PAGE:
Six of the best pilots in the world throughout history
From modern aviation founders the Wright brothers to Charles Yeager, the first person to break the sound barrier, some pilots have left their mark on the history of aviation. Join ACS as we take a look back at some of the greatest pilots in history, from the dawn of flight to the modern day.
1. Wilbur and Orville Wright: The founders of modern aviation
The Wright brothers cemented their name in aviation history when they performed the inaugural successful flight of the world’s very first airplane. Inventors and engineers, the brothers designed and built the pioneering machine that took to the Californian skies on December 17, 1903. Four years in the making, this historic day ushered in modern aviation as we know it.
The brothers went on to improve the model, essentially inventing the world’s first fixed-wing aircraft. Their most notable invention, however, was the three-axis control: a contraption that allows pilots to effectively steer an aircraft while maintaining equilibrium. The three-axis control is still used in fixed-wing aircraft today, more than a century after the Wrights first introduced the game-changing design.
2. Amelia Earhart: The first female pilot to traverse the Atlantic Ocean
Arguably the most famous female pilot of all time, Amelia Earhart’s story is one of triumph shrouded in mystery. While Earhart’s crossing of the Atlantic was a first for women, it was the penultimate flight of her career that cemented her name in aviation history.
Earhart set out to circumnavigate the globe aboard a Lockheed Model 10 Electra, but her mission ended tragically when the plane disappeared over the Atlantic. Earhart’s last known contact with ground control was to signal that she was low on fuel and was experiencing inclement weather. Speculation as to what really happened to one of the world’s best pilots on that fateful day in 1937 was seemingly put to rest when a recent study confirmed that human bones found on a Pacific island are Earhart’s remains – however, some experts remain cynical.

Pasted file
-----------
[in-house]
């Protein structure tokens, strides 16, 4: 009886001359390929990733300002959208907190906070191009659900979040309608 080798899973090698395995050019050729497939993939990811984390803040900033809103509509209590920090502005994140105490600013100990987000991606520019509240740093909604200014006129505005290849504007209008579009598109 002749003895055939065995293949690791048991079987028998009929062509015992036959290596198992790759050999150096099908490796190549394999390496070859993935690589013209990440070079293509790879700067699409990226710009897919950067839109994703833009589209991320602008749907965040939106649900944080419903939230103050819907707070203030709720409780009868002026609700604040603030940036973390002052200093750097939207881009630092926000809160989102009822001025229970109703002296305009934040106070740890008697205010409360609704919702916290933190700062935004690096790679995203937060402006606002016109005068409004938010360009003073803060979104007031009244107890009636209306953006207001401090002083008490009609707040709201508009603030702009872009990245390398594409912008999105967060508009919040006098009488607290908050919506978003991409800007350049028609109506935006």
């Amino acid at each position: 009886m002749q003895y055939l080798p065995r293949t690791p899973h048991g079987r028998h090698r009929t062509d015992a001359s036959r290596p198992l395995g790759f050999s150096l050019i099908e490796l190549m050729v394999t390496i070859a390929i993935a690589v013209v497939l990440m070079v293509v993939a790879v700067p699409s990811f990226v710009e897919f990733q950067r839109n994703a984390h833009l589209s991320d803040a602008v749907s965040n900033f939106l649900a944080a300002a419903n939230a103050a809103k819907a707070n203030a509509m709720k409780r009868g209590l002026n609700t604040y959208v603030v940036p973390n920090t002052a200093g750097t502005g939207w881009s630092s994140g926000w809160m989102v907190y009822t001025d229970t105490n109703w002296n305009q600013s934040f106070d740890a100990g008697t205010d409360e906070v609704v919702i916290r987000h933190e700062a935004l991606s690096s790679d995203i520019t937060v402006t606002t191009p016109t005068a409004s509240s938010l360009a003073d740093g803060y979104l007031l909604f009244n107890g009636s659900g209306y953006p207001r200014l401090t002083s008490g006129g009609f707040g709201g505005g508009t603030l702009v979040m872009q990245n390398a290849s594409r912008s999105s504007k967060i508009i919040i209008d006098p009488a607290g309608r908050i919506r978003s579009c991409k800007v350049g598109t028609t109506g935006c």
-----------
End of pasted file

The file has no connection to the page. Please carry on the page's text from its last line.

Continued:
3. Florence ‘Pancho’ Barnes: The first female stunt pilot
Fearless and determined, Barnes famously undertook a mere six hours of instruction before her first solo flight. After earning her wings in a self-bought Travelair biplane, American-born Barnes quickly became an expert pilot. While she had an extensive flying career, she’s best known for two impressive aeronautical accomplishments in particular.
Her first claim to fame was setting a new world speed record for female pilots at the 1930 Women’s Air Derby, where she clocked in at 196.19 mph and knocked long-time rival Amelia Earhart off the top spot. Barnes’ most famous achievement, however, was as the world’s first female stunt pilot in Howard Hughes movie Hell’s Angels.
4. Charles Lindbergh: Performed the first solo transatlantic flight
Lindbergh’s first foray into flying was as a pilot for the United States Air Mail Service, but it was his infamous solo-transatlantic flight that catapulted him to aviation stardom. With a duration of 33-and-a-half hours and spanning 3,600 miles, Lindbergh touched down in Paris on May 21, 1927 in single-engine monoplane The Spirit of St Louis. Lindbergh's foray into solo aviation was inspired by the Orteig Prize, a reward offered to the first person to complete a solo crossing of the Atlantic. In addition to the prize money, “Lucky Lindy” was awarded a Medal of Honor by the U.S. Army for his historic feat.
Besides his aviation achievements, Lindbergh enjoyed a diverse – and storied – career. His passion and talents took many forms, most notably as a vocal conservationist, daredevil stunt pilot, early proponent of space travel and co-inventor of an artificial heart. Tragically, Lindbergh's name is also synonymous with what was known as the ‘Crime of the Century’ – the kidnap and murder of his infant son, Charles Lindbergh Jr.
5. Charles ‘Chuck’ E. Yeager: The first pilot to break the sound barrier
At the age of 19, Yeager registered as an aircraft mechanic with the U.S. Army Corps. Just two years later, thanks to his excellent eyesight and uncanny ease in the cockpit, Yeager earned his wings as a Flight Officer, a role which saw him take on the infamous Nazi Luftwaffe. Known for his skilled maneuvering, Yaeger single-handedly shot down 14 German planes while piloting a propeller-operated P-15 Mustang – one of which was a brand new German jet, the vastly more capable Messerschmitt-262. He went on to work as a sought-after test pilot, becoming the first pilot to break the sound barrier when he reached speeds of 670 mph in a Bell X-1 rocket during a level flight on October 14, 1947.
Yaeger enjoyed an illustrious career spanning four decades, up until his well-deserved retirement in 1975. His aviation prowess also inspired Tom Wolfe’s book The Right Stuff, catapulting Yeager to international stardom as an Air Force icon. Now in his nineties, today Yeager continues to impress, taking to the skies and appearing as a sought-after guest at numerous local and international events.
6. Muhammad Mahmood Alam: The quickest ace in history
Pakistani Air Force fighter pilot Alam is known as one of the best pilots in the world due to his awe-inspiring aeronautical combat skills during the Indo-Pakistan war of 1965. His incredible speed and agility saw him receive the title of “ace”, a moniker given to jet fighter pilots who down a minimum of five enemy craft. In less than a minute, Alam shot down five Indian Hawker Hunter jets – four of them within 30 seconds. A beloved Pakistani hero, Alam’s legacy remains revered by fighter pilots for his incredible agility, speed and accuracy.
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